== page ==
18 June 2018

Saving money with DIY plumbing

As I got ready to write this post I went back to my portfolio on Houzz to see if I had any bathrooms posted there. Sure enough:


I'm a one-time kitchen and bath designer and although I don't ply that trade as a profession any more, my years in those particular trenches left me with an unshakeable sense of what I can and cannot do when it comes to working on my house. Iworked on many, many bathrooms over the years and three years ago I designed and managed the renovations of two baths in the home I share with my partner Frank.

I'm pretty handy and I did do some of the tile work in the master bath and I hooked up the new faucets in the hall bath. I'm capable of more than that of course, but I know that there's a profound difference between my swapping out a P trap under a lavatory sink and what would surely be a ruinous attempt of my trying to re-route water supply lines for a shower. I have a strong sense of my skill level and I wouldn't hesitate to swap out a shower fixture or a toilet. By the same toekn, I would never dream of trying anything having to do with rough plumbing.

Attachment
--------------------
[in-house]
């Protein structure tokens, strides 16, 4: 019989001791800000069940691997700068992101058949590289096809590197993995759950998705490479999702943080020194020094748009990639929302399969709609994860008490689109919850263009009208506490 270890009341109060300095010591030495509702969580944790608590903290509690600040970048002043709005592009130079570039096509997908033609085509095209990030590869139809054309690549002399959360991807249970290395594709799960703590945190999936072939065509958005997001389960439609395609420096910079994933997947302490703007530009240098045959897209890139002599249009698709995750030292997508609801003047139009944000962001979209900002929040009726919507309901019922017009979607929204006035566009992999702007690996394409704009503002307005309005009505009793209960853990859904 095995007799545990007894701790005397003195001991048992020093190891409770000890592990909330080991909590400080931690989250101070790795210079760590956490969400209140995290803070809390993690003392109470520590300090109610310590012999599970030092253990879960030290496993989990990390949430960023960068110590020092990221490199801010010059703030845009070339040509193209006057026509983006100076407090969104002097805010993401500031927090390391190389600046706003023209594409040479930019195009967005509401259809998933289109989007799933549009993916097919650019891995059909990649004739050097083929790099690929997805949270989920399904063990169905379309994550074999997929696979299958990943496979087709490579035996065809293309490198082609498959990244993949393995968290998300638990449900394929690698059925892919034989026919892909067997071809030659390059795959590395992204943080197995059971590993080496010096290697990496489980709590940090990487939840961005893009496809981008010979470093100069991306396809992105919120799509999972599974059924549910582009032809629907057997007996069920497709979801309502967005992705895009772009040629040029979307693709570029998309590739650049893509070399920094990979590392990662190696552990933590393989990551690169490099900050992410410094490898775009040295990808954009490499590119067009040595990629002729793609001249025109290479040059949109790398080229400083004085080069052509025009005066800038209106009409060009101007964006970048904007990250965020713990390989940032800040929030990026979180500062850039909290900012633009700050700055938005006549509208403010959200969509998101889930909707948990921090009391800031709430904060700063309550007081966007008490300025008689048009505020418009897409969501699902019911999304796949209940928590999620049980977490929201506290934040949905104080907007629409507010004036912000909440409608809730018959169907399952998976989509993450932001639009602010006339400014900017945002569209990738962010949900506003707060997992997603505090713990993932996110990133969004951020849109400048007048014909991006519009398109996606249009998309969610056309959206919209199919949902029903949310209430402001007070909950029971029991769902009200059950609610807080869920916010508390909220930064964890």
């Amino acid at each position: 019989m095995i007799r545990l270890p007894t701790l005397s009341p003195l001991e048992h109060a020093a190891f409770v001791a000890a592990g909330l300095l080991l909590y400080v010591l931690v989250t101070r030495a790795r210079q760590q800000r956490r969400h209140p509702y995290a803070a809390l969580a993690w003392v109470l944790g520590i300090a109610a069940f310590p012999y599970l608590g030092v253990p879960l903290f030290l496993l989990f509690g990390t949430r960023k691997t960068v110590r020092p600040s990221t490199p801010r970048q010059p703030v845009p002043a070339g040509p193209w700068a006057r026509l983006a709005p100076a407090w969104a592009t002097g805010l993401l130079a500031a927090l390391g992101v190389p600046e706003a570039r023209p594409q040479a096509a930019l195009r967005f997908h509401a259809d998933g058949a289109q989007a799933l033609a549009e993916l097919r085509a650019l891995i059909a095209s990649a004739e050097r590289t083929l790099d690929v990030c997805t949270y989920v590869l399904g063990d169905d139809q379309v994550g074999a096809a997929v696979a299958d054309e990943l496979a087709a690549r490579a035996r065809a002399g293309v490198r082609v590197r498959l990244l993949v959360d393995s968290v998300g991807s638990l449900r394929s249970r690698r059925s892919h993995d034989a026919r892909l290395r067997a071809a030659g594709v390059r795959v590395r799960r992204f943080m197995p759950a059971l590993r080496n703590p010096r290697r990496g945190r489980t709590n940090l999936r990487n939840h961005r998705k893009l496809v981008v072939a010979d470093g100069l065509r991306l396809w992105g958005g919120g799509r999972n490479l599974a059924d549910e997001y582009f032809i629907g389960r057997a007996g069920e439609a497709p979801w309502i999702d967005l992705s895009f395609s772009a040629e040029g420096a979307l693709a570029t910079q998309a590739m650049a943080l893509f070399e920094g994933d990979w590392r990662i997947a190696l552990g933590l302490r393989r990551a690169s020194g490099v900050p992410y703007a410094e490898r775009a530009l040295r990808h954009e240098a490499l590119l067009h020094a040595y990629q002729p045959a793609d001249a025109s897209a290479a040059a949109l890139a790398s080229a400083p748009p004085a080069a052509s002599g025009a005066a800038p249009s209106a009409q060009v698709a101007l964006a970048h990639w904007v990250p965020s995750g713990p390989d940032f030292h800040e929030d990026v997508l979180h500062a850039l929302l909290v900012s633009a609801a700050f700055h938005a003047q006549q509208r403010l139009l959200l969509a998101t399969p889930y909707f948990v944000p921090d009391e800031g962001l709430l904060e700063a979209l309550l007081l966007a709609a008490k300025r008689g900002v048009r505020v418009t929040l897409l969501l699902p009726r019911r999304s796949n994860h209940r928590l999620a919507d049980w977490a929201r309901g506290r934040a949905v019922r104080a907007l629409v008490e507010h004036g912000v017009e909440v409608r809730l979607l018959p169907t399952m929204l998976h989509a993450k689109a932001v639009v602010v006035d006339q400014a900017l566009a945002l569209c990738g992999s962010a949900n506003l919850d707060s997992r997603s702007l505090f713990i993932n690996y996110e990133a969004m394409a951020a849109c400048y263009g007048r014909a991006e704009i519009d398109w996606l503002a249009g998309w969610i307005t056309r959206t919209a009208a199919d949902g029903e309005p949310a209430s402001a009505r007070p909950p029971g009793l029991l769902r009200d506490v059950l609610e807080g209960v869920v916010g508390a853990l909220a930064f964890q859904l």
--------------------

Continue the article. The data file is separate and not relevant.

Rough plumbing pretty much means plumbing behind the walls and fixtures are any part of a bathroom you can see.

I see the same programming on HGTV and DIY that every body else sees and a lot of those shows spread a message that with the right "can do" attitude anybody can tackle any household project. That's simply not true and as I say all the time, plumbing is a profession for a reason.

What just about anybody can do is make cosmetic changes and keep up with maintenance tasks. Painting a bathroom is a simple cosmetic change that just about anybody can take on. Changing out things like towel bars are relatively easy to take on too.

You really don't need to hire someone to do routine maintenance either. If your toilet's running all the time you just need to change the flap valve and provided you follow the instructions, you can complete that without the help of a plumber and save at least $150.


Clogged drains are another maintenance task that you shouldn't need to call a plumber over. I'm a brand ambassador for Roto-Rooter and their line of home plumbing products. Shower drains get clogged with hair and soap scum and when that happens, they slow down. If you're experiencing a slow drain, get some Roto-Rooter Gel Clog Remover or Hair Clog Remover and try that first before you call a plumber.

Follow the instructions on the bottle and the odds are pretty good that you'll fix your problem and save a bundle at the same time. I like these Roto-Rooter products more than the other brands that are out there. Roto-Rooter products are more concentrated and they just work better. Roto-Rooter products are readily available at retailers you already patronize, so give them a try.




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